The 2016 presidential election cycle has been as unpredictable as any election in recent memory with over 20 sanctioned debates, numerous “town hall” discussions and countless candidate speeches. News organizations have been overwhelmed with an unprecedented volume of visual content to share with their viewers.
While debates have been broadcast on television since 1960 (the famous Kennedy-Nixon debates), there has been a seismic shift in the way the presidential debates have been covered in the media this election cycle. The New York Times said it best: political GIFs have become the new sound bites of the 2016 campaign season.
Animated GIFs have been synonymous with coverage of the 2016 presidential race. Whether it is Donald Trump making exasperated faces at his opponents or Hillary Clinton seemingly wiping dirt “off her shoulder,” these instantly shareable bite-sized moments have helped amplify and focus attention on the strengths and weaknesses of the candidates running.
Would it really surprise anybody if Carson were to team up with Trump in ANY capacity? pic.twitter.com/bW4UkhK7Zb— ForAmerica (@ForAmerica) March 3, 2016
Live-tweeting of this election cycle has made it easier than ever to follow along with candidate events in near-real time. It also allows the organizations sharing the content to frame the conversation in the language of the social network on which it is being shared.
Savvy media and political organizations have jumped on the GIF bandwagon and are sharing moments from the debates and other election events, creating incredibly engaging and viral content while informing their readers about the candidates and issues.
If a picture is worth 1,000 words, an animated GIF could fill a volume!
In this summer's earning call, Facebook Founder and CEO, Mark Zuckerberg, said, “If you go back ten years, most of how people communicated was through text. We’re entering into a period where that’s increasingly going to be video and we’re seeing huge growth there.”
The numbers show it:
- In November 2015, Facebook reported 8 billion daily video views (and in April 2015, the same stat was 4 billion daily video views).
- In January 2016, Facebook announced that 100 million hours of video are watched in Facebook daily.
So the arc of this is very clear. We started with text and moved to images and now we're heading to video.
In the same earnings call last month, Facebook pointed out that, “people watch video differently in mobile newsfeed than on TV”. As video dominates Twitter and Facebook, what are the new rules?
- Make sure you’re videos are uploaded natively: Linking to a YouTube video from Twitter or Facebook? It’s only going to get a fraction of the views and engagement that a native video will. Post your videos natively to Facebook and Twitter so they autoplay and play with no lag time or extra clicks.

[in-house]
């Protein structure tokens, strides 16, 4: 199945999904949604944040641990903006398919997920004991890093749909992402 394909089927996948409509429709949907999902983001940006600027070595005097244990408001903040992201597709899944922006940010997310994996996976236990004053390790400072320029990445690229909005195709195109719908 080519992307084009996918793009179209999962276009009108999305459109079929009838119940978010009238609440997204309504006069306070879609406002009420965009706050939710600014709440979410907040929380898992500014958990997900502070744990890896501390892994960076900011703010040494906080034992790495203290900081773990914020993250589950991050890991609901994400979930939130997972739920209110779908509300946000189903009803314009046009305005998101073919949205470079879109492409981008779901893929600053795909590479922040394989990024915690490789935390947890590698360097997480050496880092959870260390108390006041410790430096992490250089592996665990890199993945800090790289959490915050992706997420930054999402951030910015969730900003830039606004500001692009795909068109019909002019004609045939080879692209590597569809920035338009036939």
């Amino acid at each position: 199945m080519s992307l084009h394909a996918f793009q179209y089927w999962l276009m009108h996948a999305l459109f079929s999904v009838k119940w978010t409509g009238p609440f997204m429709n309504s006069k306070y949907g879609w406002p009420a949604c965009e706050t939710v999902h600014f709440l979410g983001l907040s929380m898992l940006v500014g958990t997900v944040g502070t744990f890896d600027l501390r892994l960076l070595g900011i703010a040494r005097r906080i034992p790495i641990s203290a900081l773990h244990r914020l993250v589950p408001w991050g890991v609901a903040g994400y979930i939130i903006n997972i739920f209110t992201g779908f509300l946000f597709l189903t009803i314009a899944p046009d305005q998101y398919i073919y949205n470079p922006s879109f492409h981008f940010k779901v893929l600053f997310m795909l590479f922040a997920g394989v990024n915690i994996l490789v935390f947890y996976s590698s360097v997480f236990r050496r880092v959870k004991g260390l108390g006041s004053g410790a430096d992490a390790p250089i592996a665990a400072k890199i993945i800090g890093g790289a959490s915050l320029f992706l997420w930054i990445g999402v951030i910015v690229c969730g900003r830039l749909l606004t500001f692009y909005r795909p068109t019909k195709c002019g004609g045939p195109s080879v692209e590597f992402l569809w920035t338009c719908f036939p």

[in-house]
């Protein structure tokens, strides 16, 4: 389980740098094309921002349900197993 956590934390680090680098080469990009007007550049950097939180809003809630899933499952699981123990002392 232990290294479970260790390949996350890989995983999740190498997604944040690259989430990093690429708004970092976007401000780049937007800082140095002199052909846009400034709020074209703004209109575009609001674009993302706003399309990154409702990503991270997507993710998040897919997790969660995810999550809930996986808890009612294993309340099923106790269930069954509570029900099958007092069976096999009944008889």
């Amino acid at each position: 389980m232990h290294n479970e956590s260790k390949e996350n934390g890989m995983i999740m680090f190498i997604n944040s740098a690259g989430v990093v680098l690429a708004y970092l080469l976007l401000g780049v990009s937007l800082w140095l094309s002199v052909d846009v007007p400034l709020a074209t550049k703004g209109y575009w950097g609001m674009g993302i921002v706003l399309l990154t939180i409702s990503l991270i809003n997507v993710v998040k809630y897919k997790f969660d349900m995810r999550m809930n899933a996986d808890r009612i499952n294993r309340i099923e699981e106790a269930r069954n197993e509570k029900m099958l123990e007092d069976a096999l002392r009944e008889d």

- Start out strong: Try to win the viewer’s attention within the first few seconds. Those first few seconds are your video’s email subject line or newspaper headline. Some examples from NowThisNews:
- Add text overlays to your video: Since videos automatically play without sound, you can’t rely on sound to draw in the viewer. So... overlay text on top of your video. The text needs to be short and crisp and choreographed with the video. My favorite example of this are the news videos made by NowThis. Or take a look at the cooking videos by Tip Hero. Here are a few examples:
Some brilliant girl scouts are selling cookies outside weed dispensaries https://t.co/LswrdGFAGg— NowThis (@nowthisnews) February 23, 2016
- Upload closed captioning to your videos (Facebook videos only): An alternative to adding text overlays, Facebook allows you to upload close captioning with your videos. Closed captioning is displayed by default when a video autoplays so your video can be experienced without turning on the sound. Here’s what this looks like:
How do you get the SubRip closed captioning file (.SRT) for your video? A few choices:
- Use a third party video captioning / transcription service-- there are lots of them out there, a baseline cost estimate is $1 / minute of video.
- Caption your video yourself-- I’ve used a few different third party SRT creation tools. Aegisub is one of them that's free and open source. Aegisub let you type the text in as your video plays back. It takes a little bit of work, but it's not bad. Pay attention to the size of each block of text-- too short or too long and it'll be hard for the viewer to follow along.
- Use SnapStream (if you’re uploading TV clips)-- If the videos you’re uploading are TV clips (like the Daily Show or the Colbert Report), use SnapStream. We automatically pass-through closed captioning when you create a TV clip and post it to Facebook.
What is SnapStream? There's an unlimited amount of video content out there: 24/7 news channels, breaking news events, sports, talk shows, awards galas, entertainment shows, and so much more.
SnapStream makes a real-time news and media search engine that makes it fast and easy to find the video moments that support our customers telling great stories.